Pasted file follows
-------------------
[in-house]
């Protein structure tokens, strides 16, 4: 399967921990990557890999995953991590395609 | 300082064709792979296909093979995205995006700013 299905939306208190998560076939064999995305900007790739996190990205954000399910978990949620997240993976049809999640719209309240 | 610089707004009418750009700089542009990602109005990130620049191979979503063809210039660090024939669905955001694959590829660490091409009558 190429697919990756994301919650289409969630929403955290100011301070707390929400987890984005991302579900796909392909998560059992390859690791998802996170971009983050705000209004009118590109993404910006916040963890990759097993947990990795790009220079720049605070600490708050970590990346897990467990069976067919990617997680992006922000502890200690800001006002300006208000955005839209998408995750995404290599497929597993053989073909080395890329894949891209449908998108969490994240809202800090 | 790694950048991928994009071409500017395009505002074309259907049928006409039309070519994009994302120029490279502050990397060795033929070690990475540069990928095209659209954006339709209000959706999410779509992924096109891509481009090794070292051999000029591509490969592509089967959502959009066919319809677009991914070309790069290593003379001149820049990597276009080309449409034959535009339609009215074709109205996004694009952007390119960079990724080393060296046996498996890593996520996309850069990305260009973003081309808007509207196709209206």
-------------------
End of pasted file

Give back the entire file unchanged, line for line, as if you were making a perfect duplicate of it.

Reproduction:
[in-house]
């Protein structure tokens, strides 16, 4: 399967921990990557890999995953991590395609 | 300082064709792979296909093979995205995006700013 299905939306208190998560076939064999995305900007790739996190990205954000399910978990949620997240993976049809999640719209309240 | 610089707004009418750009700089542009990602109005990130620049191979979503063809210039660090024939669905955001694959590829660490091409009558 190429697919990756994301919650289409969630929403955290100011301070707390929400987890984005991302579900796909392909998560059992390859690791998802996170971009983050705000209004009118590109993404910006916040963890990759097993947990990795790009220079720049605070600490708050970590990346897990467990069976067919990617997680992006922000502890200690800001006002300006208000955005839209998408995750995404290599497929597993053989073909080395890329894949891209449908998108969490994240809202800090 | 790694950048991928994009071409500017395009505002074309259907049928006409039309070519994009994302120029490279502050990397060795033929070690990475540069990928095209659209954006339709209000959706999410779509992924096109891509481009090794070292051999000029591509490969592509089967959502959009066919319809677009991914070309790069290593003379001149820049990597276009080309449409034959535009339609009215074709109205996004694009952007390119960079990724080393060296046996498996890593996520996309850069990305260009973003081309808007509207196709209206």